• Gloves  - *Destination-dependant

  • Toque - *Destination-dependant

  • Swim Suits

  • Scarf

  • Jacket - My favourite to travel with is the Arc'teryx Atom Hoodie

  • Raincoat

  • Underwear x 6 + Bras x 3

  • Dresses x 3

  • Shirts x 4

  • Pants x 1 - More if you're heading somewhere cold/urban.

  • Long Sleeve - For mosquito protection, sun protection and warmth when necessary. 

  • PJs - Sometimes it's really nice to have long PJ pants if you are staying in a place where bugs are common. I like the joggers from GAP because they are soft, pack small and have tight ankles. 

  • Buff

  • Watch

  • Sunglasses

  • Sarong - The Turkish Towels from Tofino Towel Co. are my favourite. 


  • Hanging Toiletry Bag - MEC Travel Light Wash Bag is perfect for me. 

  • Solid Shampoo Bar - Both Lush and Bulk Barn sell them. 

  • Tooth Brush & Cover

  • Travel Toilet Paper - These are very worth the $1.75 they cost at MEC

  • Laundry Soap + Sink Stopper - IMHO the paper laundry soap that looks like a Listerine package doesn't really work. I've heard Woolite works well. 

  • Stain Remover Pen

  • Mosquito Repellant - I recommend the Ben's wipes. Yes it's extra packaging which sucks, but they pack flat and are less likely to explode in your bag than a bottle of deet. 

  • Sunscreen - It can be expensive abroad. 

  • Hair Brush and Elastics

  • Lip Balm with SPF

  • Jewelry

  • Nail Clippers/Scissors

  • Makeup

  • Razor

  • Tampons - Can be hard to find abroad. 

  • Deodorant

  • Travel Towel - Of the few I have tried, Eagle Creek has been the best. 

  • Prescription Medication

  • Glasses/Contacts

Random Useful Things

  • Extra Batteries - For headlamps and such. 

  • Ziplock Bags in Multiple Sizes

  • Carabiners

  • Rope/Cord

  • Duct Tape

  • Retractable Laundry Line

  • Swiss Army Knife

Medical Kit

I have my father to thank for how in-depth this one will get. Most of these things you can find abroad very easily but they are good to have on hand in case you or someone around you gets injured. I can fit everything below into a small makeup bag that I put in the bottom of my day pack. Talk to your doctor before you go as they may have other recommended things to pack.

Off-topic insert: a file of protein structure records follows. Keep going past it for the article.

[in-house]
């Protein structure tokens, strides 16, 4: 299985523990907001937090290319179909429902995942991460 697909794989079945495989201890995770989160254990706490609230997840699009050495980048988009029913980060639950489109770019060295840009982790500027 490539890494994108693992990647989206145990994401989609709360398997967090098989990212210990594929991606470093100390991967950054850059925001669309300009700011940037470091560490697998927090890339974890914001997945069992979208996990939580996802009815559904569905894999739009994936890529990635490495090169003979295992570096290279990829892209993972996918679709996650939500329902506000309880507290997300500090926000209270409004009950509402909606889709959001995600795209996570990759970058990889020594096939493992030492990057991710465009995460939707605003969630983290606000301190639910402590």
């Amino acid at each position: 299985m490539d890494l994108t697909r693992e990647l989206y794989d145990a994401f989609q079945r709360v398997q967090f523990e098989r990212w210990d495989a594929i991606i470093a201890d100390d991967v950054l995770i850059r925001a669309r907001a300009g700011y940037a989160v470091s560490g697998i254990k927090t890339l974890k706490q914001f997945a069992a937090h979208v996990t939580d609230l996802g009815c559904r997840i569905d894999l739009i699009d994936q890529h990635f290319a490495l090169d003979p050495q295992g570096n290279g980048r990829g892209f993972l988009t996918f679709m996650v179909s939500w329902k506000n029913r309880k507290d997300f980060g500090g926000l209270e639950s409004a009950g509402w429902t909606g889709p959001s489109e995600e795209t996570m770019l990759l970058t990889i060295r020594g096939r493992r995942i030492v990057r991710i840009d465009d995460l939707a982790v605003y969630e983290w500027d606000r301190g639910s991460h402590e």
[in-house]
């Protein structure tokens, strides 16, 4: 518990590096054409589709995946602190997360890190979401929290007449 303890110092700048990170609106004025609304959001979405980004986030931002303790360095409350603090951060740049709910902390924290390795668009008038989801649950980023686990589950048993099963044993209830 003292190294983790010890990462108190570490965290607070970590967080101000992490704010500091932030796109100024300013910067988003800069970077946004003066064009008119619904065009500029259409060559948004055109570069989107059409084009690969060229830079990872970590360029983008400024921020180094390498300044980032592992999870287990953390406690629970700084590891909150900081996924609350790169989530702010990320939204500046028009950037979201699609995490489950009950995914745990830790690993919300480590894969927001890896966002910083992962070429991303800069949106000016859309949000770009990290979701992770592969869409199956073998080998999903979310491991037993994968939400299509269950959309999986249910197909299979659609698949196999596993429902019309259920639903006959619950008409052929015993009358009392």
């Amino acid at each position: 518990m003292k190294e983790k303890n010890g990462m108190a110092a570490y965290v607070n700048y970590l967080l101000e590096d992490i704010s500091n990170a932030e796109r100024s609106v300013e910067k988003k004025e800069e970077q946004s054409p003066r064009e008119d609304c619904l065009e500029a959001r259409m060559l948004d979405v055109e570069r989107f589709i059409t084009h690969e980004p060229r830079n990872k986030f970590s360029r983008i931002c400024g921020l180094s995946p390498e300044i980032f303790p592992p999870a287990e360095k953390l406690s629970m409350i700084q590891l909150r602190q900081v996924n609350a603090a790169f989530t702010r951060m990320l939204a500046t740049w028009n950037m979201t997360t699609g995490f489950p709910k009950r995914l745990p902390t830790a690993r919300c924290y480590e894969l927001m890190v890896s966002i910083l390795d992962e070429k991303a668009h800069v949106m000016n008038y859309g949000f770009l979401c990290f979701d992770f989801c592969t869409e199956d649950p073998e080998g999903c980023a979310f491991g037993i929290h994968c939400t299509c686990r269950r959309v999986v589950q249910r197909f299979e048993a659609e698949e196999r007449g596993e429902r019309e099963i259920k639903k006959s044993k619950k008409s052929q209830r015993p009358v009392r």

• Broad Stream Antibiotic - Like Azithromycin. A travel clinic can prescribe these for you. 

  • Malaria Medication

  • Hand Sanitizer

  • Antihistamine

  • Gravol

  • Ibuprofin

  • Paracetamol

  • Polysporin

  • Oral Rehydration Satchels

  • Baby Wipes aka the "Backcountry Shower"

  • Bandaids in Various Sizes

  • Blister Pads

  • Anti-Septic or Alcohol Wipes

  • Non-Adhesive Pads or Gauze

  • Medical Tape

  • Needle

  • Tweezers

  • Second Skin

  • Rubber Gloves

  • Imodium

  • Paper and Pencil - Useful if you need to take down someones contact information. 

What to Cut/Leave Behind

These are a few things I would leave behind. 

  • Toiletries - These are heavy, only take what is necessary.

  • Clothes - The majority of your bag will be clothes. You will need the same amount for 6 weeks as 6 months.  

  • Travel Guide Book - I used to swear by bringing a Lonely Planet Guide with me, but now I just get a SIM card and use the good old google machine which takes up far less space. 

  • Sleeping Bag

  • Mosquito Net - When in mosquito-prone areas, I have always been able to find accommodation that supplies nets. 

  • Hair Straightener/Drier

Lastly, I have to give credit to my globe-trotting parents for the majority of the above recommendations. Those two are seriously stellar at packing a bag and have taught me everything I know. 

And that's it! Did I miss something? Let me know. 

I hope this article has proven useful. Safe travels.